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  • John Horner John Horner on Apr 26, 2009

    I'm confused. How did Porsche make record profits playing the markets and end up desperately short of cash?

  • Rcolayco Rcolayco on May 07, 2009

    Well, looks like it's now happened. Wedeking's vaulting ambition has apparently been thwarted. Instead of Porsche controlling VW, the two companies are to be merged, with Porsche ending up as merely one of ten marques owned by the merged entity. Hard to believe he'd end up as top honcho in the emerging structure. Time will tell, but I wouldn't bet on it. Ultimately, the Porsche/Piech clan had to worry about their company being saddled by such huge debt in a car-market that decidedly does not appear bullish in the short run. Wedeking had caused a rift between cousins Ferdinand Piech (whose position his moves threatened, and whose policies he openly critiicized) and Wolfgang Porsche (who was supportive of Wedeking until just now that the crushing debt burden incurred by Wedeking's moves got him worried). So what's happened? Another case of blood being thicker than water? Methinks more like common sense overcoming ambition. As I stated in my previous posting on this subject, I had worried that Wedeking would in future, diminish VW's substantial budget commitment to engineering development and instead milk what's there, in favor of chasing market share. This latest development will hopefully prevent that.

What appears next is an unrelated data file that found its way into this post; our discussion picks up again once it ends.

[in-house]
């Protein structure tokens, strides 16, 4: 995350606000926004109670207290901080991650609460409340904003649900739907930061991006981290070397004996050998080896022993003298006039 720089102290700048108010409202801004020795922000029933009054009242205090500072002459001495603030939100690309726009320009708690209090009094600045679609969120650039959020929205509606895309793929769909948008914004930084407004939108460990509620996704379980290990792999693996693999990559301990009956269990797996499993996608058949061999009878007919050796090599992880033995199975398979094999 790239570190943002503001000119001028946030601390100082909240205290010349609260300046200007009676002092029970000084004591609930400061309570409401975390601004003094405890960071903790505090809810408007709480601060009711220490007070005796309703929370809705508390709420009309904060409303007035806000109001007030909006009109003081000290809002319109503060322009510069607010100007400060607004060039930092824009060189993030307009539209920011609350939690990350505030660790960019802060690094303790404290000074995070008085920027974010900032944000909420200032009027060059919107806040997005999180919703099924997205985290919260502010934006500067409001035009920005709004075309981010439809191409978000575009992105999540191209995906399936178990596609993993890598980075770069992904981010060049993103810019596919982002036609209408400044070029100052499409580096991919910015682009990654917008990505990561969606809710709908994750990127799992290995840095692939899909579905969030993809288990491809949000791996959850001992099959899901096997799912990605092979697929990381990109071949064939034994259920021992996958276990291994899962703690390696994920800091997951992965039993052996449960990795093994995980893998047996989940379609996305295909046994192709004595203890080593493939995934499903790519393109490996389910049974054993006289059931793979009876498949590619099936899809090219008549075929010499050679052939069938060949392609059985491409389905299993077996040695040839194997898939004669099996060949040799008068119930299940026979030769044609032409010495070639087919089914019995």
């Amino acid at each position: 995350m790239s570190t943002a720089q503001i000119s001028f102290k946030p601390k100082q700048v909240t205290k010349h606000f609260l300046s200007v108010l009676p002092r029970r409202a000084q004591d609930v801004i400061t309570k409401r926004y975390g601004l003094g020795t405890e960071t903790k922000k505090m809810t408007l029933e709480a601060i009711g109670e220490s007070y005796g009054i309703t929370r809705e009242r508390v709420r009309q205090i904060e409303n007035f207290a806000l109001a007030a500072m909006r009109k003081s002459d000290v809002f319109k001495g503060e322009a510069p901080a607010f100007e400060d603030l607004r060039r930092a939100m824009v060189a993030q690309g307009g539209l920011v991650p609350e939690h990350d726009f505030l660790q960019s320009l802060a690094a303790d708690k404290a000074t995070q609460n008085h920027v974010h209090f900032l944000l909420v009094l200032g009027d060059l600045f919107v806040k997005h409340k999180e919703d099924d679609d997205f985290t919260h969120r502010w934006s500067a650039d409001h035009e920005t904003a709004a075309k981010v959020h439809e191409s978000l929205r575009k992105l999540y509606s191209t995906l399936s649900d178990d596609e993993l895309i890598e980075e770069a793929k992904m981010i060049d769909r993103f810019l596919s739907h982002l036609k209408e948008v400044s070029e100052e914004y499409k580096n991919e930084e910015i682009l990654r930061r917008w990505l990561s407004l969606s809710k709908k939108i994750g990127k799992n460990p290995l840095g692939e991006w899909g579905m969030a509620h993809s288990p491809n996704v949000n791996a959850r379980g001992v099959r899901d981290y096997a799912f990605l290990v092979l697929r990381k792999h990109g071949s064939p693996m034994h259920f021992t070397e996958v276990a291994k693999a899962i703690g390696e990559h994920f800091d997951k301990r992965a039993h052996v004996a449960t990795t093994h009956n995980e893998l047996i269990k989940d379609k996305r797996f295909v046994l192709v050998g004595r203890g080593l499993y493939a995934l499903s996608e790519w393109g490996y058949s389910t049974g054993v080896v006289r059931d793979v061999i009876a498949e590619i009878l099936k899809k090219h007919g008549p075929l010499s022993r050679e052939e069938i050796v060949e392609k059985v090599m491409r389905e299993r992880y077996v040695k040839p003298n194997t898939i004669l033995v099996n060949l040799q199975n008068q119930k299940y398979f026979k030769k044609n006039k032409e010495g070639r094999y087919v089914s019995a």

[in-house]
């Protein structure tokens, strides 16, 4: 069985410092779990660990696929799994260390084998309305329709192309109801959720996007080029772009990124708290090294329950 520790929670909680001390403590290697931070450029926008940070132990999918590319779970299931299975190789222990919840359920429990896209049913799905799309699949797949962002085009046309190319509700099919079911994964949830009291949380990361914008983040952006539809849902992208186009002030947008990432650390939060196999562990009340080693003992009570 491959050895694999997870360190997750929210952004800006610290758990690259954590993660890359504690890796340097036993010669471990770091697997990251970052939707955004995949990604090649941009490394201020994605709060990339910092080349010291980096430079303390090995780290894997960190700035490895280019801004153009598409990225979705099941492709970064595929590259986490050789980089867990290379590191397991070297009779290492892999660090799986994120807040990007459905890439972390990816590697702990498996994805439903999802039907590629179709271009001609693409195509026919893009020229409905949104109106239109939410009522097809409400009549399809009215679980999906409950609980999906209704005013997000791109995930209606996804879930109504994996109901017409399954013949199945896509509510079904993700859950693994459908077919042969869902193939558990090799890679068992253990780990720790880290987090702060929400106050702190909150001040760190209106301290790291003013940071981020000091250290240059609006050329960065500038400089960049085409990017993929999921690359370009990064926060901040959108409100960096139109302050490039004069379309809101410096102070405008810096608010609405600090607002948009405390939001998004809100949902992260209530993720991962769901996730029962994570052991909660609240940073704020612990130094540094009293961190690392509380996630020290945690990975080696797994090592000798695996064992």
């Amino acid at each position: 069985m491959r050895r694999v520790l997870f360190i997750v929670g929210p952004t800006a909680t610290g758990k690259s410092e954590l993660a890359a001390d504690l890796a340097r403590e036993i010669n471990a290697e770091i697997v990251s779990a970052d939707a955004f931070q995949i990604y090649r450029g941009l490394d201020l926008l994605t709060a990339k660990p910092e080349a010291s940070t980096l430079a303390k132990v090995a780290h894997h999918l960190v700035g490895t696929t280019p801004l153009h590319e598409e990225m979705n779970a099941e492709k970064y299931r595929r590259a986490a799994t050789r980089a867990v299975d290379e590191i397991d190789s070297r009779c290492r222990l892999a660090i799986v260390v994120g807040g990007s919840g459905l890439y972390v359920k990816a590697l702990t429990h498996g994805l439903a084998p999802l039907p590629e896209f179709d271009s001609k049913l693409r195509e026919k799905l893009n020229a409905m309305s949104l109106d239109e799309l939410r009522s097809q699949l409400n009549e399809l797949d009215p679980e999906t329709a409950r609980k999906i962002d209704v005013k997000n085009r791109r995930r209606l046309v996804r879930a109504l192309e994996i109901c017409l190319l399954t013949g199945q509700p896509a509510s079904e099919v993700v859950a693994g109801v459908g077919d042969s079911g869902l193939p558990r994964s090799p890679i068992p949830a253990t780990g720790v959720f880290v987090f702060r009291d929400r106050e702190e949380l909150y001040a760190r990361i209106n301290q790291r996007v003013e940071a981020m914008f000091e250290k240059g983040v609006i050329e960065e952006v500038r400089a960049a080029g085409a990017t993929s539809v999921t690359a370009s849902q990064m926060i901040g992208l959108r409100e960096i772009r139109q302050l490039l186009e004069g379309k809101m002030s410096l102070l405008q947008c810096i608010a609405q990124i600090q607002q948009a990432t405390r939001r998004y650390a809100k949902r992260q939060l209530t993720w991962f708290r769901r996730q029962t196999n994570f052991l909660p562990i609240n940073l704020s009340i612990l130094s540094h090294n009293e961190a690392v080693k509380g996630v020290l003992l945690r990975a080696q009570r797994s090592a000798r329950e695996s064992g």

• Lou_BC this link shows number of units waiting to be sold: https://www.theautopian.com/theres-a-753-day-supply-of-jeep-renegades-and-other-cars-that-are-slow-to-sell/There are 7630 Renegades rusting on dealer lots. 7 of the 9 on the list are Stellantis products. The Chevy 4500 chassis cab high inventory reflects what I see in my world. Ford and Ram have the chassis cab market well in hand.
  • MaintenanceCosts We need a system to get unsafe hoopties off the road. But the existing state inspection systems relying on corruptible private garages ain't it. It needs to be federally overseen, consistent, and cheap.
  • Paul Like an electric Duesenberg SJ, a vehicle not fit for the economic times it was born into. When the general public is upside down and 30 days late on an 84-month loan at 22.9% on their Kia Rio, this doesn't seem to be the answer to a question most people are asking.
  • Drnoose Since they are going to still hit you with the fee anyway, it will not make that big of a difference.
  • Steven in Queens I've driven both the Renegade and Compass in rental/fleet situations and they seemed really close in size and they're similarly priced as well. I thought both felt cheap and unimpressive. Must be tough for dealers to offload one over the other unless a customer really has an appearance preference.